Understanding Groups and Teams - Kickoffall Info Hub

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Monday, November 18, 2019

Understanding Groups and Teams

Group refers to two or more cooperating and dependent people who work together to attain specific objectives. There are mainly two types of groups:
Formal groups are the work groups defined by the organization’s structure that have designated work assignments and tasks
Informal groups are the groups that are formed to meet the social needs of their members
Stages of Group Development
Forming stage - the first stage of group development in which people join the group and then define the group’s purpose, structure, and leadership
Storming stage - the second stage of group development, characterized by intragroup conflict
Norming stage - the third stage of group development, characterized by close relationships and cohesiveness.
Performing stage - the fourth stage of group development when the group is fully functional and works on group tasks.
Adjourning - the final stage of group development for temporary groups during which group members are concerned with wrapping up activities rather than task performance.
Team:
A team is a group whose members work intensely on a specific, common goal using their positive synergy, individual and mutual accountability, and complementary skills.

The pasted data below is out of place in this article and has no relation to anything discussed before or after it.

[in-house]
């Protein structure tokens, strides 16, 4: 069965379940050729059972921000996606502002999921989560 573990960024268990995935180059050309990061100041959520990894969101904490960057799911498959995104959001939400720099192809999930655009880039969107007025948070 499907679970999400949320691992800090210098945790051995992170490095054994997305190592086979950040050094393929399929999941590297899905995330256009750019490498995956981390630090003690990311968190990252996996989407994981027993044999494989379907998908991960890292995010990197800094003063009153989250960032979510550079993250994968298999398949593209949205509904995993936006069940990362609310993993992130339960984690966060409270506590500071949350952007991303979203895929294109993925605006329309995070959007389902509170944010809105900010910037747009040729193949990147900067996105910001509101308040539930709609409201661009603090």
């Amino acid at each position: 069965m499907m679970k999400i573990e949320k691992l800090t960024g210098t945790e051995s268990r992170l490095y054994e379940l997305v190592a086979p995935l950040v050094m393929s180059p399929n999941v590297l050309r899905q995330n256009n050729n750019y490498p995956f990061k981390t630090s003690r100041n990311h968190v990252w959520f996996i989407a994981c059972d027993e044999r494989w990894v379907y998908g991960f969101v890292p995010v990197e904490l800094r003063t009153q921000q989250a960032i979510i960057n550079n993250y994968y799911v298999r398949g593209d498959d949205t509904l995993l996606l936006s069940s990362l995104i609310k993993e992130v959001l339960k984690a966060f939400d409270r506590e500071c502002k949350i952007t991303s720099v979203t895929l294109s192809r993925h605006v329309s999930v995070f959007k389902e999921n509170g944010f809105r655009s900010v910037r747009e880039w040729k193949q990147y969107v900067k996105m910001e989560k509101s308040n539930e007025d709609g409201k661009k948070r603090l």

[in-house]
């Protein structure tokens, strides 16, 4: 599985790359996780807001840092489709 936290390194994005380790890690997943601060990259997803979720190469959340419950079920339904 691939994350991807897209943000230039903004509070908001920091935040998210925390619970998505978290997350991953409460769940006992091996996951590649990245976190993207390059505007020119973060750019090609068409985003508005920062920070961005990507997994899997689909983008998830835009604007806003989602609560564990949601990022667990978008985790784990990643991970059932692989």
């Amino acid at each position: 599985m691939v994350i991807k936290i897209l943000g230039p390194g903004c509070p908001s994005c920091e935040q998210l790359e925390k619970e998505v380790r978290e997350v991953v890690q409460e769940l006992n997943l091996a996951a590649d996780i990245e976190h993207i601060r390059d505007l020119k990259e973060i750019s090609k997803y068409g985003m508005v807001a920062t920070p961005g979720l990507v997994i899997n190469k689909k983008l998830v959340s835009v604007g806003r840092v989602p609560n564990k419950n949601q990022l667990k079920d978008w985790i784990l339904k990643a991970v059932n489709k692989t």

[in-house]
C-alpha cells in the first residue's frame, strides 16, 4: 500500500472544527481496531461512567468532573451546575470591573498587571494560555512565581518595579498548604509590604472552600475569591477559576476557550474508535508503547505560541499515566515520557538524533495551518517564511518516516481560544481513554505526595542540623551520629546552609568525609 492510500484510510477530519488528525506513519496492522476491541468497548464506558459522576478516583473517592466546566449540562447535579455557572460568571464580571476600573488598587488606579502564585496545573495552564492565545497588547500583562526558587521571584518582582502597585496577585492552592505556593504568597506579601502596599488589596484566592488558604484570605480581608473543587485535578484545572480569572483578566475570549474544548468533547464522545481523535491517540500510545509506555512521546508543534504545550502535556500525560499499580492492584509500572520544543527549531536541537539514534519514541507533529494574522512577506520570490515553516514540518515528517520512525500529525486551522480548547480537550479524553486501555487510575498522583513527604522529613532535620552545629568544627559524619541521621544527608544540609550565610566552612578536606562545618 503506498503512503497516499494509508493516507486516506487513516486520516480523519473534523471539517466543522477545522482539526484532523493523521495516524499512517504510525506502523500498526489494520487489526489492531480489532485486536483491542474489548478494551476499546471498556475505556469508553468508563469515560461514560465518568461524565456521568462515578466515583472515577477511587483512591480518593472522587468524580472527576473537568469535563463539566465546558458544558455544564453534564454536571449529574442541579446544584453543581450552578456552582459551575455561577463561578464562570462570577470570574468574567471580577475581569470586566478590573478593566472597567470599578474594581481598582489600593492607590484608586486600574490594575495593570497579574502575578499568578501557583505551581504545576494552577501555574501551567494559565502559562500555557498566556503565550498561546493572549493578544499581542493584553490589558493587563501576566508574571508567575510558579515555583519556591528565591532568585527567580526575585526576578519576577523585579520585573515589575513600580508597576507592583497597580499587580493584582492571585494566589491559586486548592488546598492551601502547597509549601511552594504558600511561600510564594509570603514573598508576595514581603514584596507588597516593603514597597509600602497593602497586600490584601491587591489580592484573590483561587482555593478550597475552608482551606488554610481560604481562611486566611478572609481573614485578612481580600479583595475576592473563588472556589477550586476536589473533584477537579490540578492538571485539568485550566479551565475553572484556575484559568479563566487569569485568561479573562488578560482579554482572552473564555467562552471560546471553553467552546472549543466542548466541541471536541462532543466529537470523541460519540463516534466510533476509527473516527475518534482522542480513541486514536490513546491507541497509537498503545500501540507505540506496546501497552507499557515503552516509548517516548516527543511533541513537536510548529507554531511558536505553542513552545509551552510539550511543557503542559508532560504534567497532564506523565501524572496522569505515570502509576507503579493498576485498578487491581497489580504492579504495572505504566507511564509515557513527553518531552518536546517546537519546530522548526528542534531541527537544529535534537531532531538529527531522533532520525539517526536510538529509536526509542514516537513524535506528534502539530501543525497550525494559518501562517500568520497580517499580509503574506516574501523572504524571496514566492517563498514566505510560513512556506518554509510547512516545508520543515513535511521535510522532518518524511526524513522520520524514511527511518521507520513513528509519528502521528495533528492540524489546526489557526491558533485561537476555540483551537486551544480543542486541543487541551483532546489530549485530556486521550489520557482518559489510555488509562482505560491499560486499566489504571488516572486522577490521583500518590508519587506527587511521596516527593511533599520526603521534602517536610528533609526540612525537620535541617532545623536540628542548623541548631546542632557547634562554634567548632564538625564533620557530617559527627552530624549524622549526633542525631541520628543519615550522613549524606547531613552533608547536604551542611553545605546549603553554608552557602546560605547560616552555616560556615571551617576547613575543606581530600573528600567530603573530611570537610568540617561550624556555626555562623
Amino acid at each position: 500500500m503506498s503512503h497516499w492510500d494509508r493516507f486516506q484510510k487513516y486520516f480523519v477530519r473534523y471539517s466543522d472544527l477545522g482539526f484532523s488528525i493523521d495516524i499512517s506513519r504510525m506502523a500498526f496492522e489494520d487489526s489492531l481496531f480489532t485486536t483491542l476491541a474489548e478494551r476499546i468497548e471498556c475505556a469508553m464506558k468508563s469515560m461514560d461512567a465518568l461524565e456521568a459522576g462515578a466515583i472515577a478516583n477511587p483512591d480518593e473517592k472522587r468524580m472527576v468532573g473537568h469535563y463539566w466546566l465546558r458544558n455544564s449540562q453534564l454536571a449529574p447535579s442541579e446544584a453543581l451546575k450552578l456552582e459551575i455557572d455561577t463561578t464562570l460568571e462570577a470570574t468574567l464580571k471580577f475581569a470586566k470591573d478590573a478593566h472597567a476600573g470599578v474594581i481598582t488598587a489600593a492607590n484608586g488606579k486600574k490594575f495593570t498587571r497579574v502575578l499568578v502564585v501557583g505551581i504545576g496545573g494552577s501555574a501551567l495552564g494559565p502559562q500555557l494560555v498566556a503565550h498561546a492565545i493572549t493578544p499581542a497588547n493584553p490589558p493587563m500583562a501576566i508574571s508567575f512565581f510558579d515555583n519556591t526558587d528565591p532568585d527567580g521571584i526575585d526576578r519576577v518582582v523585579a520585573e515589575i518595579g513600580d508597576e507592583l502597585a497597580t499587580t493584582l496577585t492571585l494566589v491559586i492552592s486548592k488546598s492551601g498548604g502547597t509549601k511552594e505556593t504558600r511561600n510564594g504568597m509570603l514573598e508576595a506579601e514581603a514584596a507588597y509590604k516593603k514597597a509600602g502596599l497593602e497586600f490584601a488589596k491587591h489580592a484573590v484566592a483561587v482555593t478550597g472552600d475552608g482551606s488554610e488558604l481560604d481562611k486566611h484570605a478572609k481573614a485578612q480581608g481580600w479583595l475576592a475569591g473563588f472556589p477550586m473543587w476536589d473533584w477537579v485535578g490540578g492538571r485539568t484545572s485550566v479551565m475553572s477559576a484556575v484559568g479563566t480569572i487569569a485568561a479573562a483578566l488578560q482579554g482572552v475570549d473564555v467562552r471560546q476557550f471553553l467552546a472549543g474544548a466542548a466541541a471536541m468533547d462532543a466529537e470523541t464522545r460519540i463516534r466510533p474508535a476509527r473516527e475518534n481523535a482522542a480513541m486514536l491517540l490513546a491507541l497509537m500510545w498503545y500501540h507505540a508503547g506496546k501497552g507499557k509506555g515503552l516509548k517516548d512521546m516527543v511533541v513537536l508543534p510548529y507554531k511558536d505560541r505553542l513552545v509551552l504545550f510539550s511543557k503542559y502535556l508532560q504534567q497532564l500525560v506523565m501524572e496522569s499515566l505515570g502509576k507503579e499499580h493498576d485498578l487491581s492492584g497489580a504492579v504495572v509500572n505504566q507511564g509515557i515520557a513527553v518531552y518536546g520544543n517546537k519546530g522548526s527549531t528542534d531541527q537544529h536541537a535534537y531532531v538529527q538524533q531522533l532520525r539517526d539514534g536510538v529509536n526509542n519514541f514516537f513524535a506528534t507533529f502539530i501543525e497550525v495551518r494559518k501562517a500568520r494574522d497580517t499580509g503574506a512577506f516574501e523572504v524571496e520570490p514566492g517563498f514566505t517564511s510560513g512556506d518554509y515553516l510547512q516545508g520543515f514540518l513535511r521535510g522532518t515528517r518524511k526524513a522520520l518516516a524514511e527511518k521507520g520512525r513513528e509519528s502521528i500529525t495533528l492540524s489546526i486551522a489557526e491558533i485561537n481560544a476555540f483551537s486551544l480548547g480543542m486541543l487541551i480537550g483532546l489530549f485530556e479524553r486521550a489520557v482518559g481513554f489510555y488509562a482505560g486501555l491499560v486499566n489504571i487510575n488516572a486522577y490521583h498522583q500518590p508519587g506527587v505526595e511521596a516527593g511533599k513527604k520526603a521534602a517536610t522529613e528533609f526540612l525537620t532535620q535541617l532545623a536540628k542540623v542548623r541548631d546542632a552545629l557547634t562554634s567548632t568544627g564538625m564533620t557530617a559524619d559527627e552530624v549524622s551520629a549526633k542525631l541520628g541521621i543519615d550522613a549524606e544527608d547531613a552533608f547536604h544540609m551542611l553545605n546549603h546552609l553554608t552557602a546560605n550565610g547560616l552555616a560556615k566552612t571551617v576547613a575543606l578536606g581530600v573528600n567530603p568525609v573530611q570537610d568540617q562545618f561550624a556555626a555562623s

Advantages of Using Teams
Teams typically outperform individuals.
Teams use employee talents better.
Teams are more flexible and responsive to changes in the environment.
Teams facilitate employee involvement.
Teams are an effective way to democratize and organization and increase motivation.
Characteristics of Effective Teams
Have a clear understanding of their goals
Have competent members with relevant technical and interpersonal skills
Exhibit high mutual trust in the character and integrity of their  members
Are unified in their commitment to team goals
Have good communication systems
Possess effective negotiating skills
Have appropriate leadership
Have both internally and externally supportive environments
Types of Teams
1. Problem-Solving Teams
Groups of 5 to 12 employees from the same department who meet for a few hours each week to discuss ways of improving quality, efficiency, and the work environment.
2. Self-Managed Work Teams
Groups of 10 to 15 people who take on the responsibilities of their supervisors.
3. Cross-Functional Teams
Employees from about the same hierarchical level, but from different work areas, who come together to accomplish a task.
4. Virtual Teams
Teams that use computer technology to tie together physically dispersed members in order to achieve a common goal.

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